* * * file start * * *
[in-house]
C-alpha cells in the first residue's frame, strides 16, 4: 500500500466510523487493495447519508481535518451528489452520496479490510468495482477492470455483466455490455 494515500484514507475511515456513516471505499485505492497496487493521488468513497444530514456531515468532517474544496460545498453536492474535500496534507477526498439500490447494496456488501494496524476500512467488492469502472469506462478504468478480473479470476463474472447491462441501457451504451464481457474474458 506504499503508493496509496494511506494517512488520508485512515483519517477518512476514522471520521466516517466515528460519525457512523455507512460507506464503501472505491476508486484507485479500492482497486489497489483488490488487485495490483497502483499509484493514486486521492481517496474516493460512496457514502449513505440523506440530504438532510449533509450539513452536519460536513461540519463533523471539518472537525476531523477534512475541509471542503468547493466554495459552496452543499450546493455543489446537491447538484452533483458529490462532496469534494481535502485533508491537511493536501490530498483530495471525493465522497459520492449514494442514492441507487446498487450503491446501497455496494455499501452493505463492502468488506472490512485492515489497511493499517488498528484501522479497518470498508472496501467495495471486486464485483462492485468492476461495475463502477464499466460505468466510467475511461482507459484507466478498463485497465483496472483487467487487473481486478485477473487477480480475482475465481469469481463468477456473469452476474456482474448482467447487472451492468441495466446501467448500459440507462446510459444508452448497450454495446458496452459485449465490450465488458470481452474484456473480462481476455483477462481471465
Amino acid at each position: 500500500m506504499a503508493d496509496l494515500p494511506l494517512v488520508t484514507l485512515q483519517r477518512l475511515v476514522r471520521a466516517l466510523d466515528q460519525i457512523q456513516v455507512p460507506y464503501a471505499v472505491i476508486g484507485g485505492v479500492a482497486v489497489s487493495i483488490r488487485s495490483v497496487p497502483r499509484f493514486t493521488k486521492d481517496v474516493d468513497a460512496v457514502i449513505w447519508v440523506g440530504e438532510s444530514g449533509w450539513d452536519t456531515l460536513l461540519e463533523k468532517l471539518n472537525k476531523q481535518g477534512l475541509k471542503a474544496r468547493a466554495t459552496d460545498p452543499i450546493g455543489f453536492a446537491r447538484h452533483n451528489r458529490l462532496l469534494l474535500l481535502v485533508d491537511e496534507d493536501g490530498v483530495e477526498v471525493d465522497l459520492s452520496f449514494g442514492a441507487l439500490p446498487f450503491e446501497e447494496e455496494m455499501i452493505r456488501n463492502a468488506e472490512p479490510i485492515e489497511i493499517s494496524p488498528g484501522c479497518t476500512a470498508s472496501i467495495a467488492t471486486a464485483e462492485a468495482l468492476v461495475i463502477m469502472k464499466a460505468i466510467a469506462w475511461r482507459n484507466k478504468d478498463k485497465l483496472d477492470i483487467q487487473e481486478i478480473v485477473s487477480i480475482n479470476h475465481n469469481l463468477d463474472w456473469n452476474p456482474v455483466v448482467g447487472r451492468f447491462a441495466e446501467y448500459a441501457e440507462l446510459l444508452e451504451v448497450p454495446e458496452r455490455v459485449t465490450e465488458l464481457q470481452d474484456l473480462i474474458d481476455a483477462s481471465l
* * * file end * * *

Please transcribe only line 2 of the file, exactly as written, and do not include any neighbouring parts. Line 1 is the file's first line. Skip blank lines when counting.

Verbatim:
C-alpha cells in the first residue's frame, strides 16, 4: 500500500466510523487493495447519508481535518451528489452520496479490510468495482477492470455483466455490455 494515500484514507475511515456513516471505499485505492497496487493521488468513497444530514456531515468532517474544496460545498453536492474535500496534507477526498439500490447494496456488501494496524476500512467488492469502472469506462478504468478480473479470476463474472447491462441501457451504451464481457474474458 506504499503508493496509496494511506494517512488520508485512515483519517477518512476514522471520521466516517466515528460519525457512523455507512460507506464503501472505491476508486484507485479500492482497486489497489483488490488487485495490483497502483499509484493514486486521492481517496474516493460512496457514502449513505440523506440530504438532510449533509450539513452536519460536513461540519463533523471539518472537525476531523477534512475541509471542503468547493466554495459552496452543499450546493455543489446537491447538484452533483458529490462532496469534494481535502485533508491537511493536501490530498483530495471525493465522497459520492449514494442514492441507487446498487450503491446501497455496494455499501452493505463492502468488506472490512485492515489497511493499517488498528484501522479497518470498508472496501467495495471486486464485483462492485468492476461495475463502477464499466460505468466510467475511461482507459484507466478498463485497465483496472483487467487487473481486478485477473487477480480475482475465481469469481463468477456473469452476474456482474448482467447487472451492468441495466446501467448500459440507462446510459444508452448497450454495446458496452459485449465490450465488458470481452474484456473480462481476455483477462481471465